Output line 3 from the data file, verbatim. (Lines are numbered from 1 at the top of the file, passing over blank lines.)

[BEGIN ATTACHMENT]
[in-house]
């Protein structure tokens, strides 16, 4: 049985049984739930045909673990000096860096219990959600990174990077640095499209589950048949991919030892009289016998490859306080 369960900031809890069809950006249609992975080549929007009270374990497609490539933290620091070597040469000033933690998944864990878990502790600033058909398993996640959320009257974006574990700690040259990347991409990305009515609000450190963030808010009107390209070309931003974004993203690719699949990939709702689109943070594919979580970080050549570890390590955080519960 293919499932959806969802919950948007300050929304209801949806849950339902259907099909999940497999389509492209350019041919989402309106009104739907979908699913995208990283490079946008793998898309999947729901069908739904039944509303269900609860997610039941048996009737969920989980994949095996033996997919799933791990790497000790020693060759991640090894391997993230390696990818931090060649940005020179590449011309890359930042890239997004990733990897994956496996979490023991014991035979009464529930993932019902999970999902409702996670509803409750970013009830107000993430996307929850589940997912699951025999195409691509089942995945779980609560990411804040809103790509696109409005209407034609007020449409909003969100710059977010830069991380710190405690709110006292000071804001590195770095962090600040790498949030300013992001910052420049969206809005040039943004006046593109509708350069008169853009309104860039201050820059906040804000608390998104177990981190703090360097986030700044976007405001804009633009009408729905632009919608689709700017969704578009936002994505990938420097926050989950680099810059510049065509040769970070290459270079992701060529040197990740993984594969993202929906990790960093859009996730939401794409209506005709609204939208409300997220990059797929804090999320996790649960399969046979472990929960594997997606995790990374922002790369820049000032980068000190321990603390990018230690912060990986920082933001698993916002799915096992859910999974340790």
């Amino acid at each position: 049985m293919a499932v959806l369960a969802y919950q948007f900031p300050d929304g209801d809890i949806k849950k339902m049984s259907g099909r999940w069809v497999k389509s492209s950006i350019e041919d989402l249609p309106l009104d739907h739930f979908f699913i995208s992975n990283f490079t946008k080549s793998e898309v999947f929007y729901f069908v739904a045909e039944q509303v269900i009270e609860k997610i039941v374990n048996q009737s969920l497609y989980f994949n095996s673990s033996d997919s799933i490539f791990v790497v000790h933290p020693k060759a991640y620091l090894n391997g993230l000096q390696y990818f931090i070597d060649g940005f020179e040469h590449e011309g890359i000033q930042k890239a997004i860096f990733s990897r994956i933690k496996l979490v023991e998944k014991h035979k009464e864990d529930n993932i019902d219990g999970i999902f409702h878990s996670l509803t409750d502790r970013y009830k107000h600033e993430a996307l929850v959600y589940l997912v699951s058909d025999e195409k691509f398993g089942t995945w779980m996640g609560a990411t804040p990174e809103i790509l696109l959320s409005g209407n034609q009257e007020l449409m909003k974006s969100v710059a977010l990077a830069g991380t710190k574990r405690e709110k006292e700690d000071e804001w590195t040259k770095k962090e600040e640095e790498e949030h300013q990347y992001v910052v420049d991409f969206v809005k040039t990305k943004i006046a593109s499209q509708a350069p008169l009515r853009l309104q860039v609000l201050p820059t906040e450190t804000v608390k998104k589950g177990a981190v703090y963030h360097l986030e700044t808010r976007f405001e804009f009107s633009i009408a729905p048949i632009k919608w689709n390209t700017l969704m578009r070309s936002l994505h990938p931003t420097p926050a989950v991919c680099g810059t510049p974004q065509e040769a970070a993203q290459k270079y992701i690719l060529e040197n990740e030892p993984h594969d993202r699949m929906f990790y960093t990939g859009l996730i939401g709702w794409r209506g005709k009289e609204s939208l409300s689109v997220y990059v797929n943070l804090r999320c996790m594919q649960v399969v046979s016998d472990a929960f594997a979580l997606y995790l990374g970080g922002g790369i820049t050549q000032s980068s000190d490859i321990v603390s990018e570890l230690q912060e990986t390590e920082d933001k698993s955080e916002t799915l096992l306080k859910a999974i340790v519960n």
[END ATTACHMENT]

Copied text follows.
């Amino acid at each position: 049985m293919a499932v959806l369960a969802y919950q948007f900031p300050d929304g209801d809890i949806k849950k339902m049984s259907g099909r999940w069809v497999k389509s492209s950006i350019e041919d989402l249609p309106l009104d739907h739930f979908f699913i995208s992975n990283f490079t946008k080549s793998e898309v999947f929007y729901f069908v739904a045909e039944q509303v269900i009270e609860k997610i039941v374990n048996q009737s969920l497609y989980f994949n095996s673990s033996d997919s799933i490539f791990v790497v000790h933290p020693k060759a991640y620091l090894n391997g993230l000096q390696y990818f931090i070597d060649g940005f020179e040469h590449e011309g890359i000033q930042k890239a997004i860096f990733s990897r994956i933690k496996l979490v023991e998944k014991h035979k009464e864990d529930n993932i019902d219990g999970i999902f409702h878990s996670l509803t409750d502790r970013y009830k107000h600033e993430a996307l929850v959600y589940l997912v699951s058909d025999e195409k691509f398993g089942t995945w779980m996640g609560a990411t804040p990174e809103i790509l696109l959320s409005g209407n034609q009257e007020l449409m909003k974006s969100v710059a977010l990077a830069g991380t710190k574990r405690e709110k006292e700690d000071e804001w590195t040259k770095k962090e600040e640095e790498e949030h300013q990347y992001v910052v420049d991409f969206v809005k040039t990305k943004i006046a593109s499209q509708a350069p008169l009515r853009l309104q860039v609000l201050p820059t906040e450190t804000v608390k998104k589950g177990a981190v703090y963030h360097l986030e700044t808010r976007f405001e804009f009107s633009i009408a729905p048949i632009k919608w689709n390209t700017l969704m578009r070309s936002l994505h990938p931003t420097p926050a989950v991919c680099g810059t510049p974004q065509e040769a970070a993203q290459k270079y992701i690719l060529e040197n990740e030892p993984h594969d993202r699949m929906f990790y960093t990939g859009l996730i939401g709702w794409r209506g005709k009289e609204s939208l409300s689109v997220y990059v797929n943070l804090r999320c996790m594919q649960v399969v046979s016998d472990a929960f594997a979580l997606y995790l990374g970080g922002g790369i820049t050549q000032s980068s000190d490859i321990v603390s990018e570890l230690q912060e990986t390590e920082d933001k698993s955080e916002t799915l096992l306080k859910a999974i340790v519960n």